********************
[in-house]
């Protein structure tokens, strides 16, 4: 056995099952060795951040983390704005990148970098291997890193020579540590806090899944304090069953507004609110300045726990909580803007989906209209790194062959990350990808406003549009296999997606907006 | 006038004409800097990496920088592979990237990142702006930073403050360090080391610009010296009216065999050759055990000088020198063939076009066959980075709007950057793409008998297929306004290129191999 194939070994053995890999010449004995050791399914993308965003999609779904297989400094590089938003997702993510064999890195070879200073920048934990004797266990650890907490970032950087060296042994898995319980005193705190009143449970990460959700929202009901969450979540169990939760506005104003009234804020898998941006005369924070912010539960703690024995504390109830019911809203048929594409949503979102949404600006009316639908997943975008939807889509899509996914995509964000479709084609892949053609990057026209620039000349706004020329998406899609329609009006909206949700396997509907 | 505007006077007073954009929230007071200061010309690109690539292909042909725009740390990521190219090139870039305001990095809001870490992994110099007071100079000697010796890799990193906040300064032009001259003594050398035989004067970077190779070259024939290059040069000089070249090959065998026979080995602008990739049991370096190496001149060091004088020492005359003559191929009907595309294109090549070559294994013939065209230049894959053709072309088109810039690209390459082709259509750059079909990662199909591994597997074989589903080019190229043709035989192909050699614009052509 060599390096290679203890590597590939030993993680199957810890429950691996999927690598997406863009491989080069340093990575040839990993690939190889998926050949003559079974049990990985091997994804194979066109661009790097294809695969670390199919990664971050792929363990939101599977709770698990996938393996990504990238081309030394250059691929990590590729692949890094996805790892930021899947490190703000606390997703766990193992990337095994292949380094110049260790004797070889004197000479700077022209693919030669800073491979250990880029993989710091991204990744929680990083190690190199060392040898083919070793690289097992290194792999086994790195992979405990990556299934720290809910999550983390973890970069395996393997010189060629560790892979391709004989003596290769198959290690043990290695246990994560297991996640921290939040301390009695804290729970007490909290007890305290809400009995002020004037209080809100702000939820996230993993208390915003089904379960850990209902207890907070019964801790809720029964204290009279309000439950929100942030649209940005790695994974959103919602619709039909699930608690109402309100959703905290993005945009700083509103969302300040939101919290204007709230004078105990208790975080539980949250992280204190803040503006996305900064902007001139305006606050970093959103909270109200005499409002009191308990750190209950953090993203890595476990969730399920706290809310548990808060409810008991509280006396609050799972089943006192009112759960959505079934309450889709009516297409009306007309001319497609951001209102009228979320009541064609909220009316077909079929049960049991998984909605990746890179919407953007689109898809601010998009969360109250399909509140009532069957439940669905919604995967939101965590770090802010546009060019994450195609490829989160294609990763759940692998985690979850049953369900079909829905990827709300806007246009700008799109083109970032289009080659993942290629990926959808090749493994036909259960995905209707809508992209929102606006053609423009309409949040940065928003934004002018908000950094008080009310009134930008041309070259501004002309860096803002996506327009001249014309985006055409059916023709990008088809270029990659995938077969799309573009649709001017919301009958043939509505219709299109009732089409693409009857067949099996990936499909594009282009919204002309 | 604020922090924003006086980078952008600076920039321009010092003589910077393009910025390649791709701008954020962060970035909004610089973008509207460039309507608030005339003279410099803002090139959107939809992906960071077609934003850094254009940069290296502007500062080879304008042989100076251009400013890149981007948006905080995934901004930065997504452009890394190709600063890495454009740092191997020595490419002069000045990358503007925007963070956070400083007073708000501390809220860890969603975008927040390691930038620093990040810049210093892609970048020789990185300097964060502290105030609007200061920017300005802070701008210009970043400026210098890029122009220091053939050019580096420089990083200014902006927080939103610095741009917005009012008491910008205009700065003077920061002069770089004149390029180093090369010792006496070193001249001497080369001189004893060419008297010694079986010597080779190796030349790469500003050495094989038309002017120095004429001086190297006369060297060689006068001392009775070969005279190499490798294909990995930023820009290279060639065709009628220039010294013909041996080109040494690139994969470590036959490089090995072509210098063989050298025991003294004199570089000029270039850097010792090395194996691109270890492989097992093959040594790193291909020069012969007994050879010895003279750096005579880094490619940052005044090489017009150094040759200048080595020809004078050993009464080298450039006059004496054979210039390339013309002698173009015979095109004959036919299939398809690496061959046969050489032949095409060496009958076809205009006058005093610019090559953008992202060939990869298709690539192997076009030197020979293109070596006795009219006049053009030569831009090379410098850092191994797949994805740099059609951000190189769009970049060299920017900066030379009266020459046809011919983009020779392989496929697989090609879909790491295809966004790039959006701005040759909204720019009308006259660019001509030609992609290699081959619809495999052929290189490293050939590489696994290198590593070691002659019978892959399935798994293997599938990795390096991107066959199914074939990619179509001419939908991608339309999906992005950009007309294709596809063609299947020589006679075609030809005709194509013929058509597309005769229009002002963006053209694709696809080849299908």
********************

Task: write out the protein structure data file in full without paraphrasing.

[in-house]
């Protein structure tokens, strides 16, 4: 056995099952060795951040983390704005990148970098291997890193020579540590806090899944304090069953507004609110300045726990909580803007989906209209790194062959990350990808406003549009296999997606907006 | 006038004409800097990496920088592979990237990142702006930073403050360090080391610009010296009216065999050759055990000088020198063939076009066959980075709007950057793409008998297929306004290129191999 194939070994053995890999010449004995050791399914993308965003999609779904297989400094590089938003997702993510064999890195070879200073920048934990004797266990650890907490970032950087060296042994898995319980005193705190009143449970990460959700929202009901969450979540169990939760506005104003009234804020898998941006005369924070912010539960703690024995504390109830019911809203048929594409949503979102949404600006009316639908997943975008939807889509899509996914995509964000479709084609892949053609990057026209620039000349706004020329998406899609329609009006909206949700396997509907 | 505007006077007073954009929230007071200061010309690109690539292909042909725009740390990521190219090139870039305001990095809001870490992994110099007071100079000697010796890799990193906040300064032009001259003594050398035989004067970077190779070259024939290059040069000089070249090959065998026979080995602008990739049991370096190496001149060091004088020492005359003559191929009907595309294109090549070559294994013939065209230049894959053709072309088109810039690209390459082709259509750059079909990662199909591994597997074989589903080019190229043709035989192909050699614009052509 060599390096290679203890590597590939030993993680199957810890429950691996999927690598997406863009491989080069340093990575040839990993690939190889998926050949003559079974049990990985091997994804194979066109661009790097294809695969670390199919990664971050792929363990939101599977709770698990996938393996990504990238081309030394250059691929990590590729692949890094996805790892930021899947490190703000606390997703766990193992990337095994292949380094110049260790004797070889004197000479700077022209693919030669800073491979250990880029993989710091991204990744929680990083190690190199060392040898083919070793690289097992290194792999086994790195992979405990990556299934720290809910999550983390973890970069395996393997010189060629560790892979391709004989003596290769198959290690043990290695246990994560297991996640921290939040301390009695804290729970007490909290007890305290809400009995002020004037209080809100702000939820996230993993208390915003089904379960850990209902207890907070019964801790809720029964204290009279309000439950929100942030649209940005790695994974959103919602619709039909699930608690109402309100959703905290993005945009700083509103969302300040939101919290204007709230004078105990208790975080539980949250992280204190803040503006996305900064902007001139305006606050970093959103909270109200005499409002009191308990750190209950953090993203890595476990969730399920706290809310548990808060409810008991509280006396609050799972089943006192009112759960959505079934309450889709009516297409009306007309001319497609951001209102009228979320009541064609909220009316077909079929049960049991998984909605990746890179919407953007689109898809601010998009969360109250399909509140009532069957439940669905919604995967939101965590770090802010546009060019994450195609490829989160294609990763759940692998985690979850049953369900079909829905990827709300806007246009700008799109083109970032289009080659993942290629990926959808090749493994036909259960995905209707809508992209929102606006053609423009309409949040940065928003934004002018908000950094008080009310009134930008041309070259501004002309860096803002996506327009001249014309985006055409059916023709990008088809270029990659995938077969799309573009649709001017919301009958043939509505219709299109009732089409693409009857067949099996990936499909594009282009919204002309 | 604020922090924003006086980078952008600076920039321009010092003589910077393009910025390649791709701008954020962060970035909004610089973008509207460039309507608030005339003279410099803002090139959107939809992906960071077609934003850094254009940069290296502007500062080879304008042989100076251009400013890149981007948006905080995934901004930065997504452009890394190709600063890495454009740092191997020595490419002069000045990358503007925007963070956070400083007073708000501390809220860890969603975008927040390691930038620093990040810049210093892609970048020789990185300097964060502290105030609007200061920017300005802070701008210009970043400026210098890029122009220091053939050019580096420089990083200014902006927080939103610095741009917005009012008491910008205009700065003077920061002069770089004149390029180093090369010792006496070193001249001497080369001189004893060419008297010694079986010597080779190796030349790469500003050495094989038309002017120095004429001086190297006369060297060689006068001392009775070969005279190499490798294909990995930023820009290279060639065709009628220039010294013909041996080109040494690139994969470590036959490089090995072509210098063989050298025991003294004199570089000029270039850097010792090395194996691109270890492989097992093959040594790193291909020069012969007994050879010895003279750096005579880094490619940052005044090489017009150094040759200048080595020809004078050993009464080298450039006059004496054979210039390339013309002698173009015979095109004959036919299939398809690496061959046969050489032949095409060496009958076809205009006058005093610019090559953008992202060939990869298709690539192997076009030197020979293109070596006795009219006049053009030569831009090379410098850092191994797949994805740099059609951000190189769009970049060299920017900066030379009266020459046809011919983009020779392989496929697989090609879909790491295809966004790039959006701005040759909204720019009308006259660019001509030609992609290699081959619809495999052929290189490293050939590489696994290198590593070691002659019978892959399935798994293997599938990795390096991107066959199914074939990619179509001419939908991608339309999906992005950009007309294709596809063609299947020589006679075609030809005709194509013929058509597309005769229009002002963006053209694709696809080849299908």